Please check the Online Schedule of Classes (OSOC) (http://schedule.berkeley.edu) for the most up-to-date information.
R1B: Racial Identity & the Law, Bruce, MWF 11am-12pm, 4 units, Area N/A
**This course is lower division and will not count towards the major.**
This course will examine three of the most important institutions in our lives (not necessarily in order of importance): school, work and family. We will read memoir and drama that recounts how individuals have experienced and understood changes to their legal rights within those institutions. To what extent have changes in the law been able to secure equality for members of minority groups? What kinds of costs have individuals borne in exchange for formal legal equality? To explore these questions, we will conduct a close examination of three case studies: school desegregation, women in the workplace, and the evolving legal status of same-sex marriage. In writing a series of essays, students will develop their ability to critically read and analyze the written word. A central focus of the course will be investigating the research process, and coursework will culminate in a research portfolio.
39D: Current Political & Moral Conflicts & the Constitution Frosh/Soph Seminar, Pomerantz, M 10am-12:00pm, 2 units, Area N/A
**This course is lower division and will not count towards the major.**
We will read Supreme Court cases, as well as political and legal commentary from across the political spectrum, and consider not only the opinions of the Justices, but also why they hold those opinions. We will seek to discover the way in which courts use authority and craft law.
39E: Democracy, Equality, Frosh/Soph Seminar, Kutz, Tues 12-2pm, 2 units, Area N/A
**This course is lower division and will not count towards the major.**
In this seminar we will take up the question of why democracy and equality matter, as political ideals. We will read some ancient (e.g. Plato), Enlightenment (e.g. Rousseau) and modern (e.g. John Rawls) writers, to try to get a fix on the meaning of these terms, and a understanding of their value. The seminar will involve close reading and lots of discussion.
100: Foundations of Legal Studies, Perry, MWF 12- 1pm, 4 units, Area I or II or III
This is a liberal arts course designed to introduce students to the foundational frameworks and cross-disciplinary perspectives from humanities and social sciences that distinguish legal studies as a scholarly field. It provides a comparative and historical intro to forms, ideas, institutions, and systems of law and sociological ordering. It highlights basic theoretical problems and scholarly methods for understanding questions of law and justice.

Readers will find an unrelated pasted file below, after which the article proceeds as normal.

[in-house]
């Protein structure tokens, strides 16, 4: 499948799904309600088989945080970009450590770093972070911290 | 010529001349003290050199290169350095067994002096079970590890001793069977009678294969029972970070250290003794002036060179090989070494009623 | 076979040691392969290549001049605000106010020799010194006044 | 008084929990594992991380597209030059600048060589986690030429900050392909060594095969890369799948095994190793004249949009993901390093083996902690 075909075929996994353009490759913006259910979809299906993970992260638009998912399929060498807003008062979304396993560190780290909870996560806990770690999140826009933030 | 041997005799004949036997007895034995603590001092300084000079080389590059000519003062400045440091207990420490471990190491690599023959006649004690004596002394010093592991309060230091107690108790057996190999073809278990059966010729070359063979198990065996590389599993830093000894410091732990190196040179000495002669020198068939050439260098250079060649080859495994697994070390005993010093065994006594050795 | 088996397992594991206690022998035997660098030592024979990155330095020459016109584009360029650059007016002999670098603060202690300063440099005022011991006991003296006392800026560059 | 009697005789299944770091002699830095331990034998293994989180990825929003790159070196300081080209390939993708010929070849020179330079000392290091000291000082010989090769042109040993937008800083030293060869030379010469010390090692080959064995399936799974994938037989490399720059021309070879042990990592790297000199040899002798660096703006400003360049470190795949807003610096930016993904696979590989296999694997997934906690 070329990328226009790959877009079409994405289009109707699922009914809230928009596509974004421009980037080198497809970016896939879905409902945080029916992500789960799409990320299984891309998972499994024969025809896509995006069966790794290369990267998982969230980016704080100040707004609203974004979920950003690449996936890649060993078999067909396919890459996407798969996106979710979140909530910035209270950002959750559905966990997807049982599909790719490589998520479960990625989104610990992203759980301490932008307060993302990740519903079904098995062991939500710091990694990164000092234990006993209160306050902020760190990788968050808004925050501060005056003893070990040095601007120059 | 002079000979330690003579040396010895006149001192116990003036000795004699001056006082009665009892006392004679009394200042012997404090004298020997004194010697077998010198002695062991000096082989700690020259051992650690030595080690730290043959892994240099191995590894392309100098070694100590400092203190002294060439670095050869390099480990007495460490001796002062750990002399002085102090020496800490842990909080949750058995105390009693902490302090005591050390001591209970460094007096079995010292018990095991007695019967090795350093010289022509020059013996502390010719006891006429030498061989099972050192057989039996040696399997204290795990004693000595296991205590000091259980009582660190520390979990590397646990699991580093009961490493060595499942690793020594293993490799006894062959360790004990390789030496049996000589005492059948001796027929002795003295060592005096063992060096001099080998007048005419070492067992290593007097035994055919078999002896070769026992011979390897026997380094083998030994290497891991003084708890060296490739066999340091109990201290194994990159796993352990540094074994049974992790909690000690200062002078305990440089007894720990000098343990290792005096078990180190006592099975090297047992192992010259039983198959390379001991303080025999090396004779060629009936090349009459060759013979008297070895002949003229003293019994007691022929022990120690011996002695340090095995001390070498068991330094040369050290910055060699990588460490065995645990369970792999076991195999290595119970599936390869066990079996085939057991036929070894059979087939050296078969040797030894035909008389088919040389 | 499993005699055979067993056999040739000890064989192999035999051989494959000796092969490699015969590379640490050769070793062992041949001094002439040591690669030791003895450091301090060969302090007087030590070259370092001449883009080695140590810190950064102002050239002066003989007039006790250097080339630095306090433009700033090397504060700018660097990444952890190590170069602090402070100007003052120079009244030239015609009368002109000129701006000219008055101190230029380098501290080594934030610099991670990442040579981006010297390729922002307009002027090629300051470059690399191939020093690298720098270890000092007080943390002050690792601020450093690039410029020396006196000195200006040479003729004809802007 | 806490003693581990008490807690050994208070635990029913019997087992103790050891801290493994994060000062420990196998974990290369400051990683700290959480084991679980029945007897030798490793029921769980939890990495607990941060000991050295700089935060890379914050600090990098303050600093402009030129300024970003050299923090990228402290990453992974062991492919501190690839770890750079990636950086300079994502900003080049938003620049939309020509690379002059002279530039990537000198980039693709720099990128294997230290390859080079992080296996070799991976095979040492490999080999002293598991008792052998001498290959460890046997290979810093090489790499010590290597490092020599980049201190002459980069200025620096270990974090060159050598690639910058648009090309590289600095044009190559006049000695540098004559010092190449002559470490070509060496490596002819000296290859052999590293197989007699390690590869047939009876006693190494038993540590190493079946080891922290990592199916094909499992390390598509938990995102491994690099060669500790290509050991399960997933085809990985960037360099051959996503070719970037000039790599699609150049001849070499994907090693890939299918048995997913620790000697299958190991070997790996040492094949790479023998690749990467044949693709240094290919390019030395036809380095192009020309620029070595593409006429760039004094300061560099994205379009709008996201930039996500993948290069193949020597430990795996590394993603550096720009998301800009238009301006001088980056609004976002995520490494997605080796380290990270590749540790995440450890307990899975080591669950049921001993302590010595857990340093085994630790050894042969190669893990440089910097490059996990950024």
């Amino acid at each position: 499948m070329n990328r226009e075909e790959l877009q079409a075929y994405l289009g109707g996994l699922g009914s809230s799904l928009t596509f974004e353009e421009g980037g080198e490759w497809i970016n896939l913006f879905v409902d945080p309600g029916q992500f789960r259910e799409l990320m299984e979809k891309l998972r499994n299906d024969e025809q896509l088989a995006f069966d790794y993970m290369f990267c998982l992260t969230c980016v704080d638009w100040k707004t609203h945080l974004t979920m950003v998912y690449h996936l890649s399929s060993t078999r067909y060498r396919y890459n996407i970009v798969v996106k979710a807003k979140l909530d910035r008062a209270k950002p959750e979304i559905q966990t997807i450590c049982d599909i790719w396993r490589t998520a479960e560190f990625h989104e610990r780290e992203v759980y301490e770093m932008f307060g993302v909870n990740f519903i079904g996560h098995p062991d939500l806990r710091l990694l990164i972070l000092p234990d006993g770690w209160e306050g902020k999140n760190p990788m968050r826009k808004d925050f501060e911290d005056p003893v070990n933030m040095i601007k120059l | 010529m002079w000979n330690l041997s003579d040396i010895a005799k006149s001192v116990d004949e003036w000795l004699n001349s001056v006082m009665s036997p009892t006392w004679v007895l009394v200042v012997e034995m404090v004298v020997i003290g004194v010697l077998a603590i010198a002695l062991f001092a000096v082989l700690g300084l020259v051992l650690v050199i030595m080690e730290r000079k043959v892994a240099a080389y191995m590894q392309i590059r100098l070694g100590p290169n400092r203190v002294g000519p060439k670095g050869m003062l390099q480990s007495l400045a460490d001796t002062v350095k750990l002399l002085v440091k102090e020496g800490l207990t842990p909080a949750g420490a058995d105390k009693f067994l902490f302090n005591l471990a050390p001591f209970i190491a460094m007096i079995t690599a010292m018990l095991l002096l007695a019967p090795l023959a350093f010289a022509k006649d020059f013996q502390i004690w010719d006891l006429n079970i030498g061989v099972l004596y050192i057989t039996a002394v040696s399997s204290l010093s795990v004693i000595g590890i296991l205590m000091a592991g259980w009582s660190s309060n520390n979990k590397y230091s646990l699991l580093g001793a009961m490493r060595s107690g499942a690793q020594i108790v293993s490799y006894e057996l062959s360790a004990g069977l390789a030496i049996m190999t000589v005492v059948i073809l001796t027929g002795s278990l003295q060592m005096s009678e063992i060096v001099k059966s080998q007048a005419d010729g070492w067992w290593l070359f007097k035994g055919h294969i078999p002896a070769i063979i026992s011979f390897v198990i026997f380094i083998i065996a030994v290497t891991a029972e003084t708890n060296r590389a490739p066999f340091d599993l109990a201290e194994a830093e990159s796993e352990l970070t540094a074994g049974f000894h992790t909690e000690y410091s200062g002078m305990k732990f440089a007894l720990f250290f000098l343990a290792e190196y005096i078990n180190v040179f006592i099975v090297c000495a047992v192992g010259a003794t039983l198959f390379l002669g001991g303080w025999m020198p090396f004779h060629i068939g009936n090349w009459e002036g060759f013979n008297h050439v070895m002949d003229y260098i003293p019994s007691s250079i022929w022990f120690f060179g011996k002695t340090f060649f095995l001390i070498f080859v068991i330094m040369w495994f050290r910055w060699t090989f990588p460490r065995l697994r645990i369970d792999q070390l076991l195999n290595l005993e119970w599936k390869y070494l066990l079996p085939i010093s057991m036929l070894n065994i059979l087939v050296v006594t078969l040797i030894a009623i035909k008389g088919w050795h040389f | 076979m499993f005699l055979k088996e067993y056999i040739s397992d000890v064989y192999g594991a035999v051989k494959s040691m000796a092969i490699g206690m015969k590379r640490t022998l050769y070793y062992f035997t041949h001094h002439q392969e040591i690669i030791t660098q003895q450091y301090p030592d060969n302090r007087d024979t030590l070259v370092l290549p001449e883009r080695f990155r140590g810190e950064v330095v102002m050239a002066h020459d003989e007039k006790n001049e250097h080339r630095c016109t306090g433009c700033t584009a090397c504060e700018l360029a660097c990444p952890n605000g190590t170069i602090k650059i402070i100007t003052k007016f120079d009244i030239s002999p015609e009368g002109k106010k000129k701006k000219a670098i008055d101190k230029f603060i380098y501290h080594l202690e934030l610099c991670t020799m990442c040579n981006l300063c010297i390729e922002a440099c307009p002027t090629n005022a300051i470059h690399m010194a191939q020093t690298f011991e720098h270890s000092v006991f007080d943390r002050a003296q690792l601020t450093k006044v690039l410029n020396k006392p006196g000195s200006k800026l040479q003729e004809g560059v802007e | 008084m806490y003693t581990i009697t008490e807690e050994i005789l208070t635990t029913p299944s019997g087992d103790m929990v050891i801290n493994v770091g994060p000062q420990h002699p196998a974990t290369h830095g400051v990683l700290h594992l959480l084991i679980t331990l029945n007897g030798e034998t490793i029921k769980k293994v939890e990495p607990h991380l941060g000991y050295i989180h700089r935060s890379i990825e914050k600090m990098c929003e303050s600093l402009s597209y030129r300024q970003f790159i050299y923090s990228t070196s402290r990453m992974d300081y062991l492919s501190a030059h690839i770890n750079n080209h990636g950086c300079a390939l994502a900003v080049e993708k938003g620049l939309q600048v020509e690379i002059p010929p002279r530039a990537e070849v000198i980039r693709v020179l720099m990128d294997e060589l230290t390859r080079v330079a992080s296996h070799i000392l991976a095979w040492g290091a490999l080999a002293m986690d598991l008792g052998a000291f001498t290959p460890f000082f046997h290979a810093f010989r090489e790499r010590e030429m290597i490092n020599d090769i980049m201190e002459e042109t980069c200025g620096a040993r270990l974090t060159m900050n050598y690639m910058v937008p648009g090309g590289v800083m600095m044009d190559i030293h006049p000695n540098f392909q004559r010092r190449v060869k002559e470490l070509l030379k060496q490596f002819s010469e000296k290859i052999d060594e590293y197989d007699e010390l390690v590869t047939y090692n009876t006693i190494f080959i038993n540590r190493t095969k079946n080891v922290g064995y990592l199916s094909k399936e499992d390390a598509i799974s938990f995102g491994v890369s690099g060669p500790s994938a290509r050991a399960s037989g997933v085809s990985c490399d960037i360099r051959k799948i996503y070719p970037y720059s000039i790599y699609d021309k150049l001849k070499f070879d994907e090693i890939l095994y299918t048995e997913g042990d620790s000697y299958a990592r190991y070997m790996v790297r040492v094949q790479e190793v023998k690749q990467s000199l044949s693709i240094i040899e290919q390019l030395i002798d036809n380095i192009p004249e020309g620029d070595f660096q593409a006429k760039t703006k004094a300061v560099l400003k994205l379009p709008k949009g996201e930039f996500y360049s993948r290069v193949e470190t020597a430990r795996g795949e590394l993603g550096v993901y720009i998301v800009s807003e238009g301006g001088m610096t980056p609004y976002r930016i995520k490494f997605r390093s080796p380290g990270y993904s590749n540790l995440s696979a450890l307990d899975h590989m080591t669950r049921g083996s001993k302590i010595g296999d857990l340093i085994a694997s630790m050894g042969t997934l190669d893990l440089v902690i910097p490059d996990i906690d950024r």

105: Foundations of Criminal Law, Dan-Cohen, MW 2-3pm, 3 units, Area I or III
Perhaps more than any other legal area, criminal law raises fundamental theoretical issues that have occupied philosophers over the years. This is not surprising in light of the obvious proximity between the enterprise of using state coercion to punish the guilty on the one hand and central concerns of moral and political philosophy on the other. In the course we’ll discuss a selection of articles that bring to bear such a philosophical perspective on important aspects of criminal law. The topics include the justification of punishment, the foundations of blame and responsibility, the substantive values protected by criminal law, the significance of actual harm, the liability of groups and other collectivities, and the virtues and limits of the rule of law.
107: Theories of Justice, Song, 4 units, Area I
This course explores three fundamental questions about the idea of a just society and the place of the values of liberty and equality in such a society: (1)Which liberties must a just society protect? Liberty of expression? Sexual liberty? Economic liberty? Political liberty? (2) What sorts of equality should a just society ensure? Equality of opportunity? Of economic outcome? Political equality? Equality for different religious and cultural groups? (3)Can a society ensure both liberty and equality? Or are these opposing political values? We will approach these questions by examining answers to them provided by three contemporary theories of justice: utilitarianism, libertarianism, and egalitarian liberalism. To assess the strengths and weaknesses of these theories, we will discuss their implications for some topics of ongoing political controversy that exemplify our three fundamental questions about liberty and equality: the enforcement of sexual morality, financing schools and elections, regulating labor markets, affirmative action, and abortion. We will conclude by examining issues of global justice and human rights.
145: Law & Economics I, Cooter, TTh 9:30- 11am, 4 units, Area I or III